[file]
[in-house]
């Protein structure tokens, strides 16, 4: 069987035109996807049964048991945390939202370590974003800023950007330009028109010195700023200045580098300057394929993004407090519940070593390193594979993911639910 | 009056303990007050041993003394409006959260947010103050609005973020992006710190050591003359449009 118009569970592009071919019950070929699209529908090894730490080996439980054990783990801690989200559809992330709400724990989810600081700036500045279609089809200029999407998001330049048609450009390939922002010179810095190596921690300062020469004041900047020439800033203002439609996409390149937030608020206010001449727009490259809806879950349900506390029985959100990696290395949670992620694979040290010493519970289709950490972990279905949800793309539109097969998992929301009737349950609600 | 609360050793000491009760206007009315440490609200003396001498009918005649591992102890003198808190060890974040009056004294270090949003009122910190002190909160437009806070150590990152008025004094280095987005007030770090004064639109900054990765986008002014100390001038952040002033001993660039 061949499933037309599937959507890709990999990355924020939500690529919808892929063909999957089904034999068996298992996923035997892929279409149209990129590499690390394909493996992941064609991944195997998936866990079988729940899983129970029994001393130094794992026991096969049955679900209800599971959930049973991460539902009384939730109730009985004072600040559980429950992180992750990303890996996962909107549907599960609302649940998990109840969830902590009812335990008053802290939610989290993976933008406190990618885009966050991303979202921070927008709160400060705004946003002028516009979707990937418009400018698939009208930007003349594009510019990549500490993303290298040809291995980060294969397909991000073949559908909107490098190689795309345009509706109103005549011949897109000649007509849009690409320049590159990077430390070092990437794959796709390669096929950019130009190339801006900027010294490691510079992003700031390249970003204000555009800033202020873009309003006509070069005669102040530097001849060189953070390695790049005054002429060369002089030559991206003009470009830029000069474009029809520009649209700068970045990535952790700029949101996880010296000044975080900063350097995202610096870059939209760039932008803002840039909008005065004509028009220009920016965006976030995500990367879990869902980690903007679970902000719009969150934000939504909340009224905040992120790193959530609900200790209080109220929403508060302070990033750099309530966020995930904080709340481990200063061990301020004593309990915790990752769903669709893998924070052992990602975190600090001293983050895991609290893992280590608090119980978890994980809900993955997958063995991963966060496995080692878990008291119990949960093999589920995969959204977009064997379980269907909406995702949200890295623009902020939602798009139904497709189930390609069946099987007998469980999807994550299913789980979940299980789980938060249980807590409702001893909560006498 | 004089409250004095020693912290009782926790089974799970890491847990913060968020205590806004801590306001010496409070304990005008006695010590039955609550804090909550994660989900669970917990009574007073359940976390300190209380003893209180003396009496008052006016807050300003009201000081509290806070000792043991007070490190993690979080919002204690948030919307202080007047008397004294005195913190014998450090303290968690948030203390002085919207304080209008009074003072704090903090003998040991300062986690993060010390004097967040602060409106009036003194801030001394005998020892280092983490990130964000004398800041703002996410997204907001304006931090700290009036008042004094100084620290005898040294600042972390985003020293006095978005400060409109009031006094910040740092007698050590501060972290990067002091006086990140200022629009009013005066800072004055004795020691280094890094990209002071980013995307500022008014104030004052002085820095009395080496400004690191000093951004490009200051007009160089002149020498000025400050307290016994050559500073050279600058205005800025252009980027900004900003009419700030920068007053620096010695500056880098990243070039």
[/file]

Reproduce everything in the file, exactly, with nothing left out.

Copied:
[in-house]
């Protein structure tokens, strides 16, 4: 069987035109996807049964048991945390939202370590974003800023950007330009028109010195700023200045580098300057394929993004407090519940070593390193594979993911639910 | 009056303990007050041993003394409006959260947010103050609005973020992006710190050591003359449009 118009569970592009071919019950070929699209529908090894730490080996439980054990783990801690989200559809992330709400724990989810600081700036500045279609089809200029999407998001330049048609450009390939922002010179810095190596921690300062020469004041900047020439800033203002439609996409390149937030608020206010001449727009490259809806879950349900506390029985959100990696290395949670992620694979040290010493519970289709950490972990279905949800793309539109097969998992929301009737349950609600 | 609360050793000491009760206007009315440490609200003396001498009918005649591992102890003198808190060890974040009056004294270090949003009122910190002190909160437009806070150590990152008025004094280095987005007030770090004064639109900054990765986008002014100390001038952040002033001993660039 061949499933037309599937959507890709990999990355924020939500690529919808892929063909999957089904034999068996298992996923035997892929279409149209990129590499690390394909493996992941064609991944195997998936866990079988729940899983129970029994001393130094794992026991096969049955679900209800599971959930049973991460539902009384939730109730009985004072600040559980429950992180992750990303890996996962909107549907599960609302649940998990109840969830902590009812335990008053802290939610989290993976933008406190990618885009966050991303979202921070927008709160400060705004946003002028516009979707990937418009400018698939009208930007003349594009510019990549500490993303290298040809291995980060294969397909991000073949559908909107490098190689795309345009509706109103005549011949897109000649007509849009690409320049590159990077430390070092990437794959796709390669096929950019130009190339801006900027010294490691510079992003700031390249970003204000555009800033202020873009309003006509070069005669102040530097001849060189953070390695790049005054002429060369002089030559991206003009470009830029000069474009029809520009649209700068970045990535952790700029949101996880010296000044975080900063350097995202610096870059939209760039932008803002840039909008005065004509028009220009920016965006976030995500990367879990869902980690903007679970902000719009969150934000939504909340009224905040992120790193959530609900200790209080109220929403508060302070990033750099309530966020995930904080709340481990200063061990301020004593309990915790990752769903669709893998924070052992990602975190600090001293983050895991609290893992280590608090119980978890994980809900993955997958063995991963966060496995080692878990008291119990949960093999589920995969959204977009064997379980269907909406995702949200890295623009902020939602798009139904497709189930390609069946099987007998469980999807994550299913789980979940299980789980938060249980807590409702001893909560006498 | 004089409250004095020693912290009782926790089974799970890491847990913060968020205590806004801590306001010496409070304990005008006695010590039955609550804090909550994660989900669970917990009574007073359940976390300190209380003893209180003396009496008052006016807050300003009201000081509290806070000792043991007070490190993690979080919002204690948030919307202080007047008397004294005195913190014998450090303290968690948030203390002085919207304080209008009074003072704090903090003998040991300062986690993060010390004097967040602060409106009036003194801030001394005998020892280092983490990130964000004398800041703002996410997204907001304006931090700290009036008042004094100084620290005898040294600042972390985003020293006095978005400060409109009031006094910040740092007698050590501060972290990067002091006086990140200022629009009013005066800072004055004795020691280094890094990209002071980013995307500022008014104030004052002085820095009395080496400004690191000093951004490009200051007009160089002149020498000025400050307290016994050559500073050279600058205005800025252009980027900004900003009419700030920068007053620096010695500056880098990243070039």